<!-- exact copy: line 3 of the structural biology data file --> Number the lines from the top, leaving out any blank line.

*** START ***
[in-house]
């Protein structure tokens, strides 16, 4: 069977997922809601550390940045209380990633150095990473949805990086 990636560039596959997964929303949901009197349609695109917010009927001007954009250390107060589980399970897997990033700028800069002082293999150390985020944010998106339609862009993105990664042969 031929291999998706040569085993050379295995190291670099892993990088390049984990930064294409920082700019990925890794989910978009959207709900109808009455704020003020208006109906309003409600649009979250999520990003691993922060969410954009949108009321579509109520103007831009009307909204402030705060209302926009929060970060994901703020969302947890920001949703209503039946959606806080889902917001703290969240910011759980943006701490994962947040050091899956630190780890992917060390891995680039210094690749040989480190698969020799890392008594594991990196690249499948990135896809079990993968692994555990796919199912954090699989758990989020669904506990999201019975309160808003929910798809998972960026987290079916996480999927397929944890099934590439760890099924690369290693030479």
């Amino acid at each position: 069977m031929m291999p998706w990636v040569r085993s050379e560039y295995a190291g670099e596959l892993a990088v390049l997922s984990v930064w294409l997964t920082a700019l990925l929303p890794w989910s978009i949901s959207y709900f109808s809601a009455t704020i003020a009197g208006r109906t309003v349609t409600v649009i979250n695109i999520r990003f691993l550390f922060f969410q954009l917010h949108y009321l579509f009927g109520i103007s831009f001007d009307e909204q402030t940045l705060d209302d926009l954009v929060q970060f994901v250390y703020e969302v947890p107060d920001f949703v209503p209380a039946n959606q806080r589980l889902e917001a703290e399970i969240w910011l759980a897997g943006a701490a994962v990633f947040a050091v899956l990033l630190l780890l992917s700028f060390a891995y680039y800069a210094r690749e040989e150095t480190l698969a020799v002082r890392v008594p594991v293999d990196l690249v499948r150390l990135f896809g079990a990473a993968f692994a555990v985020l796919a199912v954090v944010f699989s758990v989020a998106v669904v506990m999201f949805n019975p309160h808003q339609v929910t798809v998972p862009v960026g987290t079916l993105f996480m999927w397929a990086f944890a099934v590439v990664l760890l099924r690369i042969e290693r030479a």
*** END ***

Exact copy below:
């Amino acid at each position: 069977m031929m291999p998706w990636v040569r085993s050379e560039y295995a190291g670099e596959l892993a990088v390049l997922s984990v930064w294409l997964t920082a700019l990925l929303p890794w989910s978009i949901s959207y709900f109808s809601a009455t704020i003020a009197g208006r109906t309003v349609t409600v649009i979250n695109i999520r990003f691993l550390f922060f969410q954009l917010h949108y009321l579509f009927g109520i103007s831009f001007d009307e909204q402030t940045l705060d209302d926009l954009v929060q970060f994901v250390y703020e969302v947890p107060d920001f949703v209503p209380a039946n959606q806080r589980l889902e917001a703290e399970i969240w910011l759980a897997g943006a701490a994962v990633f947040a050091v899956l990033l630190l780890l992917s700028f060390a891995y680039y800069a210094r690749e040989e150095t480190l698969a020799v002082r890392v008594p594991v293999d990196l690249v499948r150390l990135f896809g079990a990473a993968f692994a555990v985020l796919a199912v954090v944010f699989s758990v989020a998106v669904v506990m999201f949805n019975p309160h808003q339609v929910t798809v998972p862009v960026g987290t079916l993105f996480m999927w397929a990086f944890a099934v590439v990664l760890l099924r690369i042969e290693r030479a």